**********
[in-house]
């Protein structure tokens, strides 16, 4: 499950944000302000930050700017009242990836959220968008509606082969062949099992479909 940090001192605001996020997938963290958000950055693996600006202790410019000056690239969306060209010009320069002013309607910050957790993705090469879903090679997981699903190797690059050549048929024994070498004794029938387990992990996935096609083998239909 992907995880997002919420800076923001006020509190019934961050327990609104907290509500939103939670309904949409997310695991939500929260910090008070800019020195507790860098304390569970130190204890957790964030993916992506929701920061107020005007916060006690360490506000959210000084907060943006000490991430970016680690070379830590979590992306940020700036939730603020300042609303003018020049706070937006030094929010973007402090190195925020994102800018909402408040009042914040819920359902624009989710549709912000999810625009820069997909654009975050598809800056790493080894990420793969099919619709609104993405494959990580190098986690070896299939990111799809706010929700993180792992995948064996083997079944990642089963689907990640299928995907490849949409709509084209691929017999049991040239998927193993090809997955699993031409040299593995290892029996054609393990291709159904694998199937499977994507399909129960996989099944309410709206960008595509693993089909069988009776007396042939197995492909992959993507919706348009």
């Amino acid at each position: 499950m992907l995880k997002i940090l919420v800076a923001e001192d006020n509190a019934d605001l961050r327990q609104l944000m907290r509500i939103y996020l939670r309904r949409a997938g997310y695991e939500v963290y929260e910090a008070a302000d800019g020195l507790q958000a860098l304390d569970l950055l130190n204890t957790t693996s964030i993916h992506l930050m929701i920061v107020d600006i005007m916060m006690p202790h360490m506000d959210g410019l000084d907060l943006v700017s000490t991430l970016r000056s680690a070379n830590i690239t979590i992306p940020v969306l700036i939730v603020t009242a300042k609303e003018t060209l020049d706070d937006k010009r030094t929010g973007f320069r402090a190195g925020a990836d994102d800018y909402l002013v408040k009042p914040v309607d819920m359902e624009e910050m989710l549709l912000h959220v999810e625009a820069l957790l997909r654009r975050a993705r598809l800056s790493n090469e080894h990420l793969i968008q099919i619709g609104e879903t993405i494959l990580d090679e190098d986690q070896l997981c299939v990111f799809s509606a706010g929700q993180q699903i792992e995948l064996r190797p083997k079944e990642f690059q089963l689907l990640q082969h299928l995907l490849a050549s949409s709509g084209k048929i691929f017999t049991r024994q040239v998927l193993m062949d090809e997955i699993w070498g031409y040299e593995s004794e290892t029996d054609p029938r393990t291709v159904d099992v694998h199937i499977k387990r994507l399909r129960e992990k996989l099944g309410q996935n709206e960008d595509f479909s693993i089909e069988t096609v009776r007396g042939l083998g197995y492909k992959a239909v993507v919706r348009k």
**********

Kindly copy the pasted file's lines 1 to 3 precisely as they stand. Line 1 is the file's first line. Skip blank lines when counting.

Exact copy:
[in-house]
């Protein structure tokens, strides 16, 4: 499950944000302000930050700017009242990836959220968008509606082969062949099992479909 940090001192605001996020997938963290958000950055693996600006202790410019000056690239969306060209010009320069002013309607910050957790993705090469879903090679997981699903190797690059050549048929024994070498004794029938387990992990996935096609083998239909 992907995880997002919420800076923001006020509190019934961050327990609104907290509500939103939670309904949409997310695991939500929260910090008070800019020195507790860098304390569970130190204890957790964030993916992506929701920061107020005007916060006690360490506000959210000084907060943006000490991430970016680690070379830590979590992306940020700036939730603020300042609303003018020049706070937006030094929010973007402090190195925020994102800018909402408040009042914040819920359902624009989710549709912000999810625009820069997909654009975050598809800056790493080894990420793969099919619709609104993405494959990580190098986690070896299939990111799809706010929700993180792992995948064996083997079944990642089963689907990640299928995907490849949409709509084209691929017999049991040239998927193993090809997955699993031409040299593995290892029996054609393990291709159904694998199937499977994507399909129960996989099944309410709206960008595509693993089909069988009776007396042939197995492909992959993507919706348009």
């Amino acid at each position: 499950m992907l995880k997002i940090l919420v800076a923001e001192d006020n509190a019934d605001l961050r327990q609104l944000m907290r509500i939103y996020l939670r309904r949409a997938g997310y695991e939500v963290y929260e910090a008070a302000d800019g020195l507790q958000a860098l304390d569970l950055l130190n204890t957790t693996s964030i993916h992506l930050m929701i920061v107020d600006i005007m916060m006690p202790h360490m506000d959210g410019l000084d907060l943006v700017s000490t991430l970016r000056s680690a070379n830590i690239t979590i992306p940020v969306l700036i939730v603020t009242a300042k609303e003018t060209l020049d706070d937006k010009r030094t929010g973007f320069r402090a190195g925020a990836d994102d800018y909402l002013v408040k009042p914040v309607d819920m359902e624009e910050m989710l549709l912000h959220v999810e625009a820069l957790l997909r654009r975050a993705r598809l800056s790493n090469e080894h990420l793969i968008q099919i619709g609104e879903t993405i494959l990580d090679e190098d986690q070896l997981c299939v990111f799809s509606a706010g929700q993180q699903i792992e995948l064996r190797p083997k079944e990642f690059q089963l689907l990640q082969h299928l995907l490849a050549s949409s709509g084209k048929i691929f017999t049991r024994q040239v998927l193993m062949d090809e997955i699993w070498g031409y040299e593995s004794e290892t029996d054609p029938r393990t291709v159904d099992v694998h199937i499977k387990r994507l399909r129960e992990k996989l099944g309410q996935n709206e960008d595509f479909s693993i089909e069988t096609v009776r007396g042939l083998g197995y492909k992959a239909v993507v919706r348009k």